1651In the 1570's, a Spanish physician named Francisco Hernandez was tasked to travel through Mexico and document the plants and animals for the region with the intent of publishing a tome with this information. His trip was funded and directed by King Phillip II, whom Hernandez was the physician for. King Phillip II was intent on expanding Spanish influence on scientific matters in the world by directing the first European scientific exploration of the "New World". Hernandez ended up traveling through Mexico for three years with the help of the local Aztecs, constantly cataloging plants and animal species. He eventually spent a small fortune but the trip was considered a success with a boat load of specimens brought back to Spain.
The Mexican Dragon
The Mexican Dragon
|Dragon illustration from the Nova plantarum, animalium et mineralium Mexicanorum historia (1651) by Francisco Hernandez [Page 816].|
Unfortunately, by the time of Hernandez's death in 1587, the tome wasn't even close to being published. Still wanting to make a profit on this knowledge, King Phillip II tasked another court doctor to finish the publication. Eventually, this new doctor and King Phillip II both passed away without making much headway. Part of the issue was that Hernandez's notes were confusing and jumbled up, adding to the difficulty in organizing them, especially for anyone who wasn't on the trip in the first place. He also often used the local name for species of plants and animals, not knowing how they related to European plants and animals.
In 1603, some of his notes were eventually discovered by Federico Cesi, a member of a high-class Italian family. Being fascinated with the papers, Cesi spent a small fortune obtaining all of the scattered Hernandez papers that he could find. He then tasked himself and his friends, which included a young Galileo, to organizing and eventually publish this tome. Years went by and all of Cesi's friends who were working on the publication eventually passed away, except for one, Francesco Stelluti. Stelluti was finally able to bring the final document to publication in 1651, eighty years after Hernandez initially set out to the New World. The finalized work was entitled Nova plantarum, animalium et mineralium Mexicanorum historia (New Plants, Animals, and Minerals Mexican History).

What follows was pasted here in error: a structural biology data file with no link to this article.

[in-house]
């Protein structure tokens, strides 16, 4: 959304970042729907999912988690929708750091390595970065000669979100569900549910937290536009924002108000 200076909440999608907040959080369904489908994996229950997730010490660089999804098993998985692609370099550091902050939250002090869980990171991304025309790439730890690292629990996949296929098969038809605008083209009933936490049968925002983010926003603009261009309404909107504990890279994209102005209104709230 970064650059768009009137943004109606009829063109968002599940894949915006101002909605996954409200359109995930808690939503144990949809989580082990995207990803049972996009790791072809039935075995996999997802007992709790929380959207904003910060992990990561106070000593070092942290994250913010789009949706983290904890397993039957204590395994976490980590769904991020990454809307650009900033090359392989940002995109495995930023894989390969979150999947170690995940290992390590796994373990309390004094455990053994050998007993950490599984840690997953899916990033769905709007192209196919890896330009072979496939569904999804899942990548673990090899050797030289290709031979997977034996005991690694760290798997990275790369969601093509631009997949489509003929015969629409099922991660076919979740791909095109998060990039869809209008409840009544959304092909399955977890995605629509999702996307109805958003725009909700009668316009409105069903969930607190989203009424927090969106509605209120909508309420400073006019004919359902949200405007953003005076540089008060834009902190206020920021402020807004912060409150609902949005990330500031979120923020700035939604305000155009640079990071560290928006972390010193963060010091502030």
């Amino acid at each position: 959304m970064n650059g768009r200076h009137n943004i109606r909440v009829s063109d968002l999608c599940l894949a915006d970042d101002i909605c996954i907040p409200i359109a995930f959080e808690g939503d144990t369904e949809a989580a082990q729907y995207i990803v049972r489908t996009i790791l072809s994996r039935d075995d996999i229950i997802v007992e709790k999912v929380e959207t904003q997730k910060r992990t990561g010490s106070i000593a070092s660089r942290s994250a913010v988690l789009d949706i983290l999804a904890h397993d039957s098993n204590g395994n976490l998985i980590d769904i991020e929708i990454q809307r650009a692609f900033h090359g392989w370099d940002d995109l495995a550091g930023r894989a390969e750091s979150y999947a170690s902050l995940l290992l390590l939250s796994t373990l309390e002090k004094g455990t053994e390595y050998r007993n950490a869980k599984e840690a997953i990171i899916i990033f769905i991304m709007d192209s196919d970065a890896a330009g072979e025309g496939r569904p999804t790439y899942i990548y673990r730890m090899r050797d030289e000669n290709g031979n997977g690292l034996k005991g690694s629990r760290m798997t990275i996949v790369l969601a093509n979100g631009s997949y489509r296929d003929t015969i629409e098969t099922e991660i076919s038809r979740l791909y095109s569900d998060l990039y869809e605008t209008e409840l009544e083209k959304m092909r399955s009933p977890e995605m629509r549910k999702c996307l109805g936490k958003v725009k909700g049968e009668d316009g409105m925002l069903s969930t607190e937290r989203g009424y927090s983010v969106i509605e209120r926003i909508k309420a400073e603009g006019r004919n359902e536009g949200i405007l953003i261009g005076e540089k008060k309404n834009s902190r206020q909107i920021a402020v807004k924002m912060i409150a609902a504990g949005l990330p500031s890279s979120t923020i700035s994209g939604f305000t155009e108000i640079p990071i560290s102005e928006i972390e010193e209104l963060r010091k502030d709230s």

With so many people touching this manuscript from the time of Hernandez's journey until final publication it is impossible to know which illustrations were original to the author and which were added later. The illustration itself also looks like it was pieced together from several different animals with the head and body of a snake, and the scaled wings unlike anything that I am aware of. I have seen people claim that this illustration, or others like it, is evidence of pterosaurs still in existence, however the body structure and wing plans are nothing like any pterosaur that I aware of. The body structure however does resemble previous dragon illustrations throughout the history of the middle ages in Europe. Specifically like the dragons from Topsell's The History of Four-footed Beasts and The History of Serpents. This strong similarity lends credence that this dragon is completely made up, probably by one of Cesi's crew of workers.
Hernandez, F., 1651, Dracunculus monoceros, Nova plantarum, animalium et mineralium Mexicanorum historia (A New Natural History of the Plants, Animals and Minerals of Mexico): Rome, p. 816-828.